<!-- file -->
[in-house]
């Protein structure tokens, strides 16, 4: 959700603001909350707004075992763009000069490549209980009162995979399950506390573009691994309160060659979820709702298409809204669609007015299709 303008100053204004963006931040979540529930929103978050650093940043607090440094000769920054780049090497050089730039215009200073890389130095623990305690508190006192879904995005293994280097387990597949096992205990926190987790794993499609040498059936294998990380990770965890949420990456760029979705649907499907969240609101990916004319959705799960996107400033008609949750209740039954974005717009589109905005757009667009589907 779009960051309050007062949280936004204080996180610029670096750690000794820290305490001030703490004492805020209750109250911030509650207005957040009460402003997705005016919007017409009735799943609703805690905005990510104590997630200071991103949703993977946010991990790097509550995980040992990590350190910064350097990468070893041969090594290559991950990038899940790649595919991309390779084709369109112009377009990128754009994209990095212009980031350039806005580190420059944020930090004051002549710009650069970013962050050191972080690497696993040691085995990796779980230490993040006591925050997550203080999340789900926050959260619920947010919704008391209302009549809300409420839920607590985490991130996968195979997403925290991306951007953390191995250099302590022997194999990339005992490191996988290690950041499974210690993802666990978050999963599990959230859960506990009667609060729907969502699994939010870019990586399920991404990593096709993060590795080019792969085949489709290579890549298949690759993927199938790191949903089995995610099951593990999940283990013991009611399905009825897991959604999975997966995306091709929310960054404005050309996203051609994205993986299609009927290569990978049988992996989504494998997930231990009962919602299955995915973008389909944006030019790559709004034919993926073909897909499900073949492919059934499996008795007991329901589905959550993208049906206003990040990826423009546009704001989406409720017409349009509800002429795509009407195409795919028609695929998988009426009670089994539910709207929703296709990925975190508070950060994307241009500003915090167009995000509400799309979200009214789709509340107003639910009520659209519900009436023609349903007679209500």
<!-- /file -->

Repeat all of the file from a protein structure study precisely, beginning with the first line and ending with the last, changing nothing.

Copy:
[in-house]
């Protein structure tokens, strides 16, 4: 959700603001909350707004075992763009000069490549209980009162995979399950506390573009691994309160060659979820709702298409809204669609007015299709 303008100053204004963006931040979540529930929103978050650093940043607090440094000769920054780049090497050089730039215009200073890389130095623990305690508190006192879904995005293994280097387990597949096992205990926190987790794993499609040498059936294998990380990770965890949420990456760029979705649907499907969240609101990916004319959705799960996107400033008609949750209740039954974005717009589109905005757009667009589907 779009960051309050007062949280936004204080996180610029670096750690000794820290305490001030703490004492805020209750109250911030509650207005957040009460402003997705005016919007017409009735799943609703805690905005990510104590997630200071991103949703993977946010991990790097509550995980040992990590350190910064350097990468070893041969090594290559991950990038899940790649595919991309390779084709369109112009377009990128754009994209990095212009980031350039806005580190420059944020930090004051002549710009650069970013962050050191972080690497696993040691085995990796779980230490993040006591925050997550203080999340789900926050959260619920947010919704008391209302009549809300409420839920607590985490991130996968195979997403925290991306951007953390191995250099302590022997194999990339005992490191996988290690950041499974210690993802666990978050999963599990959230859960506990009667609060729907969502699994939010870019990586399920991404990593096709993060590795080019792969085949489709290579890549298949690759993927199938790191949903089995995610099951593990999940283990013991009611399905009825897991959604999975997966995306091709929310960054404005050309996203051609994205993986299609009927290569990978049988992996989504494998997930231990009962919602299955995915973008389909944006030019790559709004034919993926073909897909499900073949492919059934499996008795007991329901589905959550993208049906206003990040990826423009546009704001989406409720017409349009509800002429795509009407195409795919028609695929998988009426009670089994539910709207929703296709990925975190508070950060994307241009500003915090167009995000509400799309979200009214789709509340107003639910009520659209519900009436023609349903007679209500």